To top it all off, with how the deck was designed, it takes full advantage of the mirror effect of Smallpox. You will deal a devastating blow to your opponent not being affected at all. It’s possible to get a 1 for 4 card advantage just by casting Smallpox on turn two. Casting Smallpox in Modern couldn’t be sweeter.
And finally, we get to the deck list. Please note that this deck list has been tuned and tweaked since the 3K event.
Every card in this deck is powerful in on its own. However, each card is also extremely synergistic with the other cards in the deck. The deck can create multiple scenarios where it is possible that one plus one is more than 2.
The decks’ major weakness is dealing with multiple small creatures since a majority of the removal is “Sacrifice a creature”. I had a lot of trouble playing against Bant Eldrazi in the tournament.
The other weakness is against any decks with Aether Vials. The Smallpox deck only have 5 instant removal for their instant creatures so it doesn’t match up well. Also, the plan to attack their mana base doesn’t work as well when they can cheat it in via Aether Vial without casting it.
Here is the card by card analysis:
Practically speaking, the mana base is basically untouchable. Someone smarter than me may be able to build a better one, but I doubt it will be far from what I have designed. It’s surprising how hard it is to create this mana base when the whole deck is only 2 colors. You may be able to get an extra Ghost Quarter in there if you are greedy enough, but from my experience, it’s not worth it. There are too many double black spells in the deck to be worth the risk. It’s so black mana intensive that I have had to cut Flagstone to 3 copies just so I can fit more black sources into the deck.
This deck runs 24 lands. This is very high when compared with decks with similar CMC. You need the extra land count because you will be sacrificing/discarding the additional land to the Smallpox.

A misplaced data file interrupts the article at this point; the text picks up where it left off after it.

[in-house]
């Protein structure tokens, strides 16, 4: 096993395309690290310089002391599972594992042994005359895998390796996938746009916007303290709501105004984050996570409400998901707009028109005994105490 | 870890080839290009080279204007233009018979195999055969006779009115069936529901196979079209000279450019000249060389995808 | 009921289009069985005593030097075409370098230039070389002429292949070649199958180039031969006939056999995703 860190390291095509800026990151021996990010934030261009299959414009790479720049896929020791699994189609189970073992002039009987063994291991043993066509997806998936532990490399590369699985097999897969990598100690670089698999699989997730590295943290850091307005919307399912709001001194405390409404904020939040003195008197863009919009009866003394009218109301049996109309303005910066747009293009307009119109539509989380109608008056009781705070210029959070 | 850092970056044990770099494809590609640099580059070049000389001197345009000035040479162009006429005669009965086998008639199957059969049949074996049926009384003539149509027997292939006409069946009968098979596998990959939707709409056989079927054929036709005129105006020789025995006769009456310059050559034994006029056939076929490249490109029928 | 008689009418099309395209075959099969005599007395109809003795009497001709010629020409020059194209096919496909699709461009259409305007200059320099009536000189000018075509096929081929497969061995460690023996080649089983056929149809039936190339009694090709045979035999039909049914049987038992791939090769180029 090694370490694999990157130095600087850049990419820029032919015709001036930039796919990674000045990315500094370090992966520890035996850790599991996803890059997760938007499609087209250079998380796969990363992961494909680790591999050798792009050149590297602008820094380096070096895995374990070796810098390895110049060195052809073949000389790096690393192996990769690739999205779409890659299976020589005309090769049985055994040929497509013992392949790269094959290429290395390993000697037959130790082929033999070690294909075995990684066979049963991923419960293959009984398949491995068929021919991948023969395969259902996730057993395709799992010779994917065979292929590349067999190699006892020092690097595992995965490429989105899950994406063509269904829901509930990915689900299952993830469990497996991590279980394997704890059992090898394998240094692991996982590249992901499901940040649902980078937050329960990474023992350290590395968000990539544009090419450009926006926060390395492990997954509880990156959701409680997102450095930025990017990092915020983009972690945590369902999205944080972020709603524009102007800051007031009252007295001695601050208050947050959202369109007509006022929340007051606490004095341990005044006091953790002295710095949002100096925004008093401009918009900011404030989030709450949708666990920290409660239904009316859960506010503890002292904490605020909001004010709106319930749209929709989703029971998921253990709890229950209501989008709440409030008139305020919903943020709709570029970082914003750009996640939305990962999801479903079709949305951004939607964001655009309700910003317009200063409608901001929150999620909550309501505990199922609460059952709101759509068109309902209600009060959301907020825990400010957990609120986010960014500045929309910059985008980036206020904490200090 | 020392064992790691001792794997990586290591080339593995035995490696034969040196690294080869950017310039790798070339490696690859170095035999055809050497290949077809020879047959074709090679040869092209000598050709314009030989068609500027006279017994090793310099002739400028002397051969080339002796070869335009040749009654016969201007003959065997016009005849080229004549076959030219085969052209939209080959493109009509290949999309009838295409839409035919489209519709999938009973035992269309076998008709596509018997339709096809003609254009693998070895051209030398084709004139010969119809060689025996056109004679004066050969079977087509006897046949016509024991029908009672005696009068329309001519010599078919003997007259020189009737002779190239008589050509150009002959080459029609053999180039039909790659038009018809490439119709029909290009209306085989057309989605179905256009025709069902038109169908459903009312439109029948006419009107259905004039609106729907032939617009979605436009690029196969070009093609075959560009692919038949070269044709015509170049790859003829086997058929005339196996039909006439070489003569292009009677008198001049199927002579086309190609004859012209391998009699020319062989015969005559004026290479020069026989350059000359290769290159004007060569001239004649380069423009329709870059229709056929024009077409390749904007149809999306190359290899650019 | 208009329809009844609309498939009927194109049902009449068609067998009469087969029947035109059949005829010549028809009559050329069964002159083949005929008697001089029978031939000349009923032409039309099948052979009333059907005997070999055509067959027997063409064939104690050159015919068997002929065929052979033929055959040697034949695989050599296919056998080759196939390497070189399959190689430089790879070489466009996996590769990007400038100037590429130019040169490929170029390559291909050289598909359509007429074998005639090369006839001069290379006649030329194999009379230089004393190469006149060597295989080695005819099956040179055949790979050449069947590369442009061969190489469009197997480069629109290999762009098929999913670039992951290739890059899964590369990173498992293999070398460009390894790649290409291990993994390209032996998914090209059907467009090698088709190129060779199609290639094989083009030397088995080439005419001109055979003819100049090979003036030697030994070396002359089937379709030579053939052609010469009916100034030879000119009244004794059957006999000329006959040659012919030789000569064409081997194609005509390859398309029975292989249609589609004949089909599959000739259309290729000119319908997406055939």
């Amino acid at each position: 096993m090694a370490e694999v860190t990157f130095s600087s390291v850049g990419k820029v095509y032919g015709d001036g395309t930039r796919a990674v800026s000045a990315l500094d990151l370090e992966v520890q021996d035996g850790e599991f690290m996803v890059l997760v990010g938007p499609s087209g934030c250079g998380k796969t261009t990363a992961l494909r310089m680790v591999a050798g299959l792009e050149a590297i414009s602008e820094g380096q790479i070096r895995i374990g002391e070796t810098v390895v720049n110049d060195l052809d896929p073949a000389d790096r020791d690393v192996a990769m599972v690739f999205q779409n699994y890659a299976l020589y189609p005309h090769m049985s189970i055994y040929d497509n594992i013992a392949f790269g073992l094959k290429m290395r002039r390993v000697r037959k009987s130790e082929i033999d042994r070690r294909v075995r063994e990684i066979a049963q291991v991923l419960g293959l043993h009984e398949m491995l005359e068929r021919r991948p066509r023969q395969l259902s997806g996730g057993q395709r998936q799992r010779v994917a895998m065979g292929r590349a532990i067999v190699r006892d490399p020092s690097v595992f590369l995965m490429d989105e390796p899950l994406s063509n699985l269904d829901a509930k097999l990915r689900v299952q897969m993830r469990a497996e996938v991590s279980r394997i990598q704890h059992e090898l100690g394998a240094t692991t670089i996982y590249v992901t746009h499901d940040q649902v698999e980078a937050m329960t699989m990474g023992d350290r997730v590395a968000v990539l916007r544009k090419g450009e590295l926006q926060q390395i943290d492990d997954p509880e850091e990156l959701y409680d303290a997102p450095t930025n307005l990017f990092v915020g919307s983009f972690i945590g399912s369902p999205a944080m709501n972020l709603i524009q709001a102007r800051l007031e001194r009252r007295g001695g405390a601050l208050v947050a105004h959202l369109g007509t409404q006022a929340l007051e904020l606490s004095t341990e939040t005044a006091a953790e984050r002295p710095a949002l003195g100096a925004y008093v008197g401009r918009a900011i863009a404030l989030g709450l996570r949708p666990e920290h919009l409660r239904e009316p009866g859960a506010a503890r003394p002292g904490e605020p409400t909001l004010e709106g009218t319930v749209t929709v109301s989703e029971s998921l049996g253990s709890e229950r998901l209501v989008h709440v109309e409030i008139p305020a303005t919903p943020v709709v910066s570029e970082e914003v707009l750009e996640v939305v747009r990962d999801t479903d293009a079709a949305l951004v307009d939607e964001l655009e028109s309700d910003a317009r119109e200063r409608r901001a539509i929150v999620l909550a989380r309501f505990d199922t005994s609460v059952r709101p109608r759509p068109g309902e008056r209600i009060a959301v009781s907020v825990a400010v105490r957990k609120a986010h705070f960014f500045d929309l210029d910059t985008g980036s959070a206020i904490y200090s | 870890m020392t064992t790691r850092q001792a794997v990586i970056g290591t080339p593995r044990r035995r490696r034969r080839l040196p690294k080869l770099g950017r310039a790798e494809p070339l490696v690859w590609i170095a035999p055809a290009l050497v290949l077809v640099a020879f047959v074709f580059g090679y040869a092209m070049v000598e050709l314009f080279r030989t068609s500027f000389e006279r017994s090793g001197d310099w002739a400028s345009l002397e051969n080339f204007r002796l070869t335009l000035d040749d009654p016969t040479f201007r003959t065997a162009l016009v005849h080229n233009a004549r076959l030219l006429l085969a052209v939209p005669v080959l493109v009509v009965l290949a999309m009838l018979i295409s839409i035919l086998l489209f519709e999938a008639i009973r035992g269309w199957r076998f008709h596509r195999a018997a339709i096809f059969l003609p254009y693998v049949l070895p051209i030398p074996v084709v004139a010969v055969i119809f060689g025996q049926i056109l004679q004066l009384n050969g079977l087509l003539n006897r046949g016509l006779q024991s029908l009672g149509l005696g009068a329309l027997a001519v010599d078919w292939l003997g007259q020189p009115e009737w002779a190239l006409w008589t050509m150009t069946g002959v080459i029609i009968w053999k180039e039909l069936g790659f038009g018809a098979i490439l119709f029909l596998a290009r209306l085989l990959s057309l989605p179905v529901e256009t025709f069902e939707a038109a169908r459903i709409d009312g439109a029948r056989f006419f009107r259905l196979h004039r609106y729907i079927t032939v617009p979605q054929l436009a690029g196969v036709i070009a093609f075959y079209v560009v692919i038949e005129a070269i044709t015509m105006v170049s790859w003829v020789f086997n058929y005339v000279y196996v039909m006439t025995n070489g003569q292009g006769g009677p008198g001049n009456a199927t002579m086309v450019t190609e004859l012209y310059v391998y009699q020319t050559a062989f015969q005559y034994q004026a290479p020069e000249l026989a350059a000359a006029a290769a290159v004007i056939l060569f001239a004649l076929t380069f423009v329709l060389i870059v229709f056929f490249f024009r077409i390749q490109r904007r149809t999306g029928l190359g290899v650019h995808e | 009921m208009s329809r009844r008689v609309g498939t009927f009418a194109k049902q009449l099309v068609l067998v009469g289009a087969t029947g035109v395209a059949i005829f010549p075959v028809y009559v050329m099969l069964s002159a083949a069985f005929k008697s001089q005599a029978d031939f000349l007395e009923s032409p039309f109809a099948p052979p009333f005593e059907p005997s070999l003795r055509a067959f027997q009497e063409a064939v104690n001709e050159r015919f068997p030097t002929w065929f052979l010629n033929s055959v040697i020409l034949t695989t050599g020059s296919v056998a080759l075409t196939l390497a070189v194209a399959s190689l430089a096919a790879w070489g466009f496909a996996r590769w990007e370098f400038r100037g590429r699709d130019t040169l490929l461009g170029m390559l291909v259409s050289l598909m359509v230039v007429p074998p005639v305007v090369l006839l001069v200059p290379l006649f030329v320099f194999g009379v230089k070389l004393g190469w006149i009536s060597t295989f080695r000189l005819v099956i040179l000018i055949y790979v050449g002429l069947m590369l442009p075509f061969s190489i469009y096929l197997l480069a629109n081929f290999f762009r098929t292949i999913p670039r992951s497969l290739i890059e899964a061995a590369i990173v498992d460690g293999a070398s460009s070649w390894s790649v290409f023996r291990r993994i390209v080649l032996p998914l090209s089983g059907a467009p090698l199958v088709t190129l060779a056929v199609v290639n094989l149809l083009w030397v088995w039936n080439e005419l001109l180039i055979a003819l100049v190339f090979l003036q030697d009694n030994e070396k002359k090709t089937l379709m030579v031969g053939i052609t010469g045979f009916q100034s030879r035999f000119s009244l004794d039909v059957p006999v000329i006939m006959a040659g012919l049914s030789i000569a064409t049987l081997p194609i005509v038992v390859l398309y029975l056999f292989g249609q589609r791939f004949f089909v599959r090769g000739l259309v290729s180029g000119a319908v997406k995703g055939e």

The creatures I included in the deck are extremely resilient to removal in Standard. Often you will find your opponent with a full hand of stranded removal, only to stare down at a Bloodghast or Lingering Souls that comes in every turn, creating awkward turn after turn of two uncontested damage.
The bread and butter of the deck. It combos with every discard outlet in the deck. A free creature with the purchase of every land drop. With the addition of Smuggler’s Copter, its value as an undying creature shot up through the roof. As a testament to how essential this card is, I have not boarded Bloodghast out a single time during the whole tournament while I did board out the other creatures in this deck at least once.
One small trick to keep in mind while playing this, make sure you try to save a fetchland on board or keep sandbagging an extra land in your hand to trigger its effect. You can also Ghost Quarter yourself to trigger its effect.
The Fulminator Mage acts as a supplement to Smallpox, making sure that your opponent is off color or short a mana. It is a solid land destruction spell attached to a 2/2 body. Just keep in mind that sometimes, you might want to keep him around instead of sacrificing him to make sure you can attack with Smuggler’s Copter, though.
-4x Lingering Souls:
Honorary creature, even though it is a sorcery. With so many efficient 1 for 1 removal in the format, most decks in Modern are not built to handle Lingering Souls. It flies over your opponent’s creatures and steals a game. It also acts as a protection for your better creatures from your own Smallpox and opposing Liliana of the Veils.